Housing

No Roof, Water, Or Electricity; India’s Slums Paint A Sad Picture

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Children take water from the well at Bhuri Tekri. Drop out rate of the students in BSUP colonies has increased because schools are far away and the transportation is also not affordable.
 

In the last few decades, India has seen an increasing number of people migrating from rural areas to urban cities in search of work and better living. These migrants often get employed in the informal sector as construction workers, vendors, domestic servants, etc. They also live in informal settlements, generally known as slums. As per the UNDP Human Development Report 2014, at 632 million, India has the world’s largest number of people living in multidimensional poverty.


“There is no sewage system for our houses. After repeated requests to municipal authorities, a sewage chamber is made for us on the main drainage channel to throw sewage into it,” says 48-year-old Santosh Wakode, a resident of Ramabai Nagar.

Census 2011 data shows that 36 percent of households in the informal settlements do not have basic facilities of electricity, tap water and sanitation within the house premises. Over 65 million people live in slums, out of which 1.7 million are homeless. With the increase in urban population, the urban administration has so far failed to address the need of even basic services like safe water and sanitation for the poor. If that is not enough, the information collated by the Housing and Land Rights Network (HLRN) between 2010 and 2015 reveals that at least 49,000 families or over 2,34,000 people in urban areas have been evicted forcefully from their homes.

For 300 households, there is only one toilet complex at Ramabai Nagar.

To better the living conditions of the urban poor, the government has implemented schemes like Basic Services for Urban Poor (BSUP) and Integrated Housing and Slum Development Programme (IHSDP) under the Jawaharlal Nehru National Urban Renewal Mission (JNNURM) in 63 cities with the thrust mainly on integrated development of the slums by providing shelter, basic services, and other related civic amenities. The Government of India, to fulfill the objective of BSUP, has constructed several flats for the rehabilitation of the marginalised under JNNURM, but the substandard implementation of the housing schemes has created more problems for the slum dwellers.


“The people from slums in Indore were forcefully evicted and were asked to move to the poorly constructed BSUP flats at Bhuri Tekri, Panchsheel Nagar and Buddha Nagar in 2015-2016. Who will take the responsibility if the building falls in the next two years?” asks 64-year-old Yashoda Bai Arabore, a resident of Bhuri Tekri.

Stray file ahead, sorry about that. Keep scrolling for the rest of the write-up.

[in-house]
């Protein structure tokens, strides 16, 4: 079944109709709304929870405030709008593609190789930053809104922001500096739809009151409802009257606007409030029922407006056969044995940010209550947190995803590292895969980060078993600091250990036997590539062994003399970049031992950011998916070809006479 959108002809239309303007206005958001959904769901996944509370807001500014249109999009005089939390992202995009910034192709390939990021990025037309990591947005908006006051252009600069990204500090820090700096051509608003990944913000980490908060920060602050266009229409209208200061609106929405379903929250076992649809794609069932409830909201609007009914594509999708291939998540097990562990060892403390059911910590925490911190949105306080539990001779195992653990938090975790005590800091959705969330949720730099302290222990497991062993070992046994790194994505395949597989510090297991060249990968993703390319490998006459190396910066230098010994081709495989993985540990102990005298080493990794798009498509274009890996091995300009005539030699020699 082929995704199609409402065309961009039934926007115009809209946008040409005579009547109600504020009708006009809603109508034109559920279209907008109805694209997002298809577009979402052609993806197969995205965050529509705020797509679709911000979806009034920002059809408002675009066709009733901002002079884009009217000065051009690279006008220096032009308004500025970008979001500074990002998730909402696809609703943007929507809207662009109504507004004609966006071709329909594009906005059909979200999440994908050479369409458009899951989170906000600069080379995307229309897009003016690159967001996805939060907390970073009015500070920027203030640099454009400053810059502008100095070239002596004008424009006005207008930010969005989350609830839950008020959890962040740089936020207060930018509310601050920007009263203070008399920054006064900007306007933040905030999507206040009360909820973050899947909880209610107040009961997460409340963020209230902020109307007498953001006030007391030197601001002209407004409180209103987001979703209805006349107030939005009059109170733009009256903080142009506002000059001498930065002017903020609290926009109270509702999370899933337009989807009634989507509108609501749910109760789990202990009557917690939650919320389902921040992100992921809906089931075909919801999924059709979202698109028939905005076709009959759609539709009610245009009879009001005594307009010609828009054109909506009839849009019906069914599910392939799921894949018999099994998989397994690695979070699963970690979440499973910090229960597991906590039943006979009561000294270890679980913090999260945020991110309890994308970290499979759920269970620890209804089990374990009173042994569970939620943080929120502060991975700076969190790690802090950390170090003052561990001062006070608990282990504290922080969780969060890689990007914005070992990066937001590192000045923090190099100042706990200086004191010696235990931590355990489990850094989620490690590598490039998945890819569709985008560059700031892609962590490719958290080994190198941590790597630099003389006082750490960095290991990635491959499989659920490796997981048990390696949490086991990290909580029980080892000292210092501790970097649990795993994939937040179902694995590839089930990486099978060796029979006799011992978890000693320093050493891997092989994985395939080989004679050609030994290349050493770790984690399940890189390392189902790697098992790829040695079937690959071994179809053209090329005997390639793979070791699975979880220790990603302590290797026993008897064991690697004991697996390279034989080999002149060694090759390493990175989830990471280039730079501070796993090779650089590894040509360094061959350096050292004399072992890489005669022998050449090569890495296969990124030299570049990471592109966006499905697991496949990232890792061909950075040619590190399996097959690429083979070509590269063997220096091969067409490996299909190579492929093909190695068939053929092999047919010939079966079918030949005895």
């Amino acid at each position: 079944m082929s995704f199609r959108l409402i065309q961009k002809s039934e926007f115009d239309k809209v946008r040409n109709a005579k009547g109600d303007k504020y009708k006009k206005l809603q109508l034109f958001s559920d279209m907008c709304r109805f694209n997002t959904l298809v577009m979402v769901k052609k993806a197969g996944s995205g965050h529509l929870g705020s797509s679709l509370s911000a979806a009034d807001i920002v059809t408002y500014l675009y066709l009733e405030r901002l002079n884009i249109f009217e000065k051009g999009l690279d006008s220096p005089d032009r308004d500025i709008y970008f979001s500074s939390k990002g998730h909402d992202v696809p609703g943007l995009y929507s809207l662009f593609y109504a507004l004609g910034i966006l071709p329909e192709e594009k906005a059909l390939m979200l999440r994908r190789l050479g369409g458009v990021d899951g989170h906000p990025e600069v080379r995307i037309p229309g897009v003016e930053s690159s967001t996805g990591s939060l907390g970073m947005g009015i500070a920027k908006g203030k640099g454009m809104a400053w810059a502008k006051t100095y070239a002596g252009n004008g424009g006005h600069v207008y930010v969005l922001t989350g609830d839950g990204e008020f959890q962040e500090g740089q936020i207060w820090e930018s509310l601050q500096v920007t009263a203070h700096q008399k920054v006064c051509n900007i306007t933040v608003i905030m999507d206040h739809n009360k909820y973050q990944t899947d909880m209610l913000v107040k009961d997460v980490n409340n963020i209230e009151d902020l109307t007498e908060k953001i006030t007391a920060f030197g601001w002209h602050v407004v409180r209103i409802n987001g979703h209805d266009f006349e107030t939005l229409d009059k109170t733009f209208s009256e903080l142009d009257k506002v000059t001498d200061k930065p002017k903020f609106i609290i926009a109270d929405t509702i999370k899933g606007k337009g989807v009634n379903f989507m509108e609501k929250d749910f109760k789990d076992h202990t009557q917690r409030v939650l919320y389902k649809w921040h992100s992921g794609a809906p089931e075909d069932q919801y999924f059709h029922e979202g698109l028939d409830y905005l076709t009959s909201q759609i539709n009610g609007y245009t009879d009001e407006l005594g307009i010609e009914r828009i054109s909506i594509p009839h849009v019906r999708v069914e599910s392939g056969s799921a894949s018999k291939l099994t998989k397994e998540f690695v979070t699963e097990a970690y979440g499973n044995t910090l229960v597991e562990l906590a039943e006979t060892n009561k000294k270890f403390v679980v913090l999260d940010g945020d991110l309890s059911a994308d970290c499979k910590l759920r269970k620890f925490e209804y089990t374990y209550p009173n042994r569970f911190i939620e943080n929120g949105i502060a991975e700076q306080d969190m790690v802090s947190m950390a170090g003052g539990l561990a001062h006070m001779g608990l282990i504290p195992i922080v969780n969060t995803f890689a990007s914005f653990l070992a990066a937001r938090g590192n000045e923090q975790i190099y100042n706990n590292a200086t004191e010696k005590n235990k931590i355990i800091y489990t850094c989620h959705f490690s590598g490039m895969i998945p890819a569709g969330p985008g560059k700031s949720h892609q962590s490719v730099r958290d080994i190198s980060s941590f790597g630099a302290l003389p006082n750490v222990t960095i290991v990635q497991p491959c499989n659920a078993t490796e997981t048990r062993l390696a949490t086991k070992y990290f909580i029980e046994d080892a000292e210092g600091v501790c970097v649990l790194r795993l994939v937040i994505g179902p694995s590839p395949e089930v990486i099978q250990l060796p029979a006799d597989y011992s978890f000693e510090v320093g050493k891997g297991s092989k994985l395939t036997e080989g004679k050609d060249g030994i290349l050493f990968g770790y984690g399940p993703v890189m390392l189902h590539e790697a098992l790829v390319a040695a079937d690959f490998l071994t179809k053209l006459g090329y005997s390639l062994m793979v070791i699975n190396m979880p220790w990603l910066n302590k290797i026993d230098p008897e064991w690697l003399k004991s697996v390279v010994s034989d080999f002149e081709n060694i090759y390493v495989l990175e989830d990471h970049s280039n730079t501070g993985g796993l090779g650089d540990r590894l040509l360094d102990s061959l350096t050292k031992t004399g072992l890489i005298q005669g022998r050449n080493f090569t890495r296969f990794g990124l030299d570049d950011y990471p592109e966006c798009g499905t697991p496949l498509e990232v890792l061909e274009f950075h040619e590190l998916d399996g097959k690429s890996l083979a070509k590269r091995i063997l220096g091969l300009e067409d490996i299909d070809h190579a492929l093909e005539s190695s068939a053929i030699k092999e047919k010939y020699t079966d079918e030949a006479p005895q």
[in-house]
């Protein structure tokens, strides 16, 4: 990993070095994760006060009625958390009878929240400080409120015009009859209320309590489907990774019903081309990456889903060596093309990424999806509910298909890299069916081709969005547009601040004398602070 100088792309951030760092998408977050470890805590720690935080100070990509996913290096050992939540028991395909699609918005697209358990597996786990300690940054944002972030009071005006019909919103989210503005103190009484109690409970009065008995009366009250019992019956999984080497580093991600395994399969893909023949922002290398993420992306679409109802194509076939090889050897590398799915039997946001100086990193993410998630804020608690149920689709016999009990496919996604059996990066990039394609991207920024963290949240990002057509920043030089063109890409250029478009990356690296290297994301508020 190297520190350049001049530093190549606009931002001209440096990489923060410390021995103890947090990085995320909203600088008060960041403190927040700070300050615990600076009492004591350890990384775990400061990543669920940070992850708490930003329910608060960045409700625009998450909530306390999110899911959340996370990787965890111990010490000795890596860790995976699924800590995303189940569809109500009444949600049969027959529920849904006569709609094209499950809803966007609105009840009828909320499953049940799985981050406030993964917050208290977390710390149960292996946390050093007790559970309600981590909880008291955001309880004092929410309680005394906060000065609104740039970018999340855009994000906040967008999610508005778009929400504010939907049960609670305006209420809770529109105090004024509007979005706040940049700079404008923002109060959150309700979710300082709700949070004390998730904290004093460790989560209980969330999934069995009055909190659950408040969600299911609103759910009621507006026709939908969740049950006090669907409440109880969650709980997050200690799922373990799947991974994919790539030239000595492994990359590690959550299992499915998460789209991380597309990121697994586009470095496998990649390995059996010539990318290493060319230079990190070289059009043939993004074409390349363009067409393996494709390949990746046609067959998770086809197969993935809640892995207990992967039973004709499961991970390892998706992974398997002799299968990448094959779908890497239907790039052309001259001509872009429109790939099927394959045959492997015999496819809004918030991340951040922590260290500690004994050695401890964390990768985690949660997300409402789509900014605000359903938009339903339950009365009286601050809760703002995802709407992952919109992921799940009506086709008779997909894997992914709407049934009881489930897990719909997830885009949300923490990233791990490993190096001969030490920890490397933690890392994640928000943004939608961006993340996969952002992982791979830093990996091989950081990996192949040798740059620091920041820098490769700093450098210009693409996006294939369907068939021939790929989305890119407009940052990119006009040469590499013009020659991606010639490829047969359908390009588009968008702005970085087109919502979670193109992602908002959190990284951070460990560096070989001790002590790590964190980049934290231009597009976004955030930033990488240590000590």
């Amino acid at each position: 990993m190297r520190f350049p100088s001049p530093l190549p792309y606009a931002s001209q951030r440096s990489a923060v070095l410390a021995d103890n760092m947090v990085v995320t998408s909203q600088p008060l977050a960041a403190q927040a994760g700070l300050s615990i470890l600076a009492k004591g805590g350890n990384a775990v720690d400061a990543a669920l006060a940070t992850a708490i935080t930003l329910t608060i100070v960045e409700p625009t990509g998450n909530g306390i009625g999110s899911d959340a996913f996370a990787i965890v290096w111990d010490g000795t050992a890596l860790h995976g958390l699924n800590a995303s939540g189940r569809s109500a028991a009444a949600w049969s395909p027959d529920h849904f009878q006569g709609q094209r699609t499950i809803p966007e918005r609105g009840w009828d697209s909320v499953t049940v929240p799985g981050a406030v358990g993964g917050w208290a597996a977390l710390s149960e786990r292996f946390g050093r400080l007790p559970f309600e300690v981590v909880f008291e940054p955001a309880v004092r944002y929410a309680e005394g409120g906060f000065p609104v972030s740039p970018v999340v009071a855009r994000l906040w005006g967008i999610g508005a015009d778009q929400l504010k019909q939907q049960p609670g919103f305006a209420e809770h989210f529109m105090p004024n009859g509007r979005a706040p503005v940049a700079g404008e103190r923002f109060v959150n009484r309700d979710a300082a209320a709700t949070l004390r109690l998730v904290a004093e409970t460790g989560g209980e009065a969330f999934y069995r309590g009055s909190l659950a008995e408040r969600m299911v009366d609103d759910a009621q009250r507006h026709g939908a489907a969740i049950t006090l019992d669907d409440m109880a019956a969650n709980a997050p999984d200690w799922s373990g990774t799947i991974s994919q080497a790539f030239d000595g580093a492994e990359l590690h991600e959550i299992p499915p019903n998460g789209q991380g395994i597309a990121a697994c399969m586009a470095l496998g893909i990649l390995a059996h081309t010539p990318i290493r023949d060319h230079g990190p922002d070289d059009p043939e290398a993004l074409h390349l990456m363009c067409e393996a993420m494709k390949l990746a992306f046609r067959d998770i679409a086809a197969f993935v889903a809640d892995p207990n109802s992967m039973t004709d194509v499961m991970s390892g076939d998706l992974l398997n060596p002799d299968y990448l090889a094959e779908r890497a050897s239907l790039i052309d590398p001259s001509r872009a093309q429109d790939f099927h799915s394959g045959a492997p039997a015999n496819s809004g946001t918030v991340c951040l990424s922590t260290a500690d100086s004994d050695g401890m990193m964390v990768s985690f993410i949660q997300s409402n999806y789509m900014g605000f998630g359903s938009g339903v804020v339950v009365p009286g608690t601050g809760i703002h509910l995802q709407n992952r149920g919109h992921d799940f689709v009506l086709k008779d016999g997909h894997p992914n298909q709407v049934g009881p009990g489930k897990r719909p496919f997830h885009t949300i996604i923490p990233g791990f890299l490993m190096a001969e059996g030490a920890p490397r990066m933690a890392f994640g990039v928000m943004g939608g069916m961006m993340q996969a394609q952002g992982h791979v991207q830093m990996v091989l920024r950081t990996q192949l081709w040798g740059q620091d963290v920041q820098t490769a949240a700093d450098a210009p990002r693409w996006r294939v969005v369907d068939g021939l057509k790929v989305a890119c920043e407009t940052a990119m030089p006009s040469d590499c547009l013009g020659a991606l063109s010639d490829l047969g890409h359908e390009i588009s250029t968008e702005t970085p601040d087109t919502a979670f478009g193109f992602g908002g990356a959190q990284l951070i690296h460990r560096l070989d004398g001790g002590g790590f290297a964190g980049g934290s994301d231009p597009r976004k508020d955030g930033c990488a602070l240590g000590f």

The 2012 status report by the working group for human rights in India and the UN stated that the housing that has been built under JNNURM for economically-weaker sections is generally on the peripheries of the urban areas, very far from people’s workplaces, schools and hospitals, and is thus not viable and does not meet any of the criteria of “adequate housing”. The implementation of the BSUP housing projects in cities such as Asansol, Bhopal, Bhubaneswar, Jaipur, Madurai, Nagpur, Patna, Pune, Puri, Raipur, and Visakhapatnam have also failed to address the basic problem of drinking water and sanitation.

Waste dumped inside one of the Bhuri Tekri apartments. There is no system for the disposal of waste for the residents.
 

“The poverty pockets in Indore that are home to 27 percent of the population are very poorly served in terms of Water Supply and Sanitation facilities (WSS). Given the high cost of these services, they are not in any position to pay for them. The special projects for the provision of basic services to the urban poor under the Asian Development Bank (ADB), JNNURM and the Department For International Development (DFID) projects are not being implemented properly and so there is every possibility of further deterioration of the WSS situation in the poverty pockets in the future,” says Rahul Banerjee, a water-sector expert from Indore.

Residents struggle for a pot of drinking water at Bhuri Tekri, Indore.

Sample this. In 1995, more than 2,000 families were forcefully displaced by the local administration from Krishnapura area in Indore for the development of the city. Eight families, most of them migrants from Maharashtra, moved to Ramabai Nagar in Indore while others settled at various other settlements in the city. “The government has displaced thousands of families from various slums in Indore several times and now they want to rehabilitate us at locations like Bhuri Tekri, Buddha Nagar, and Panchsheel Nagar where they have made apartments for the poor under Panchsheel Nagar where they have made apartments for the poor under BSUP. The apartments made by the government are substandard and don’t even have proper access to basic facilities like drinking water. The people who have been shifted to Bhuri Tekri in Indore say that the elderly and the children spend most of their time waiting for the water tankers because other family members have to go out for work. How can we move to such a place with no basic facilities and livelihood options?” asks 39-year-old Prakash Ingle, a resident of Ramabai Nagar.

This article was initially published on YourStory and is written by Marakand Purohit

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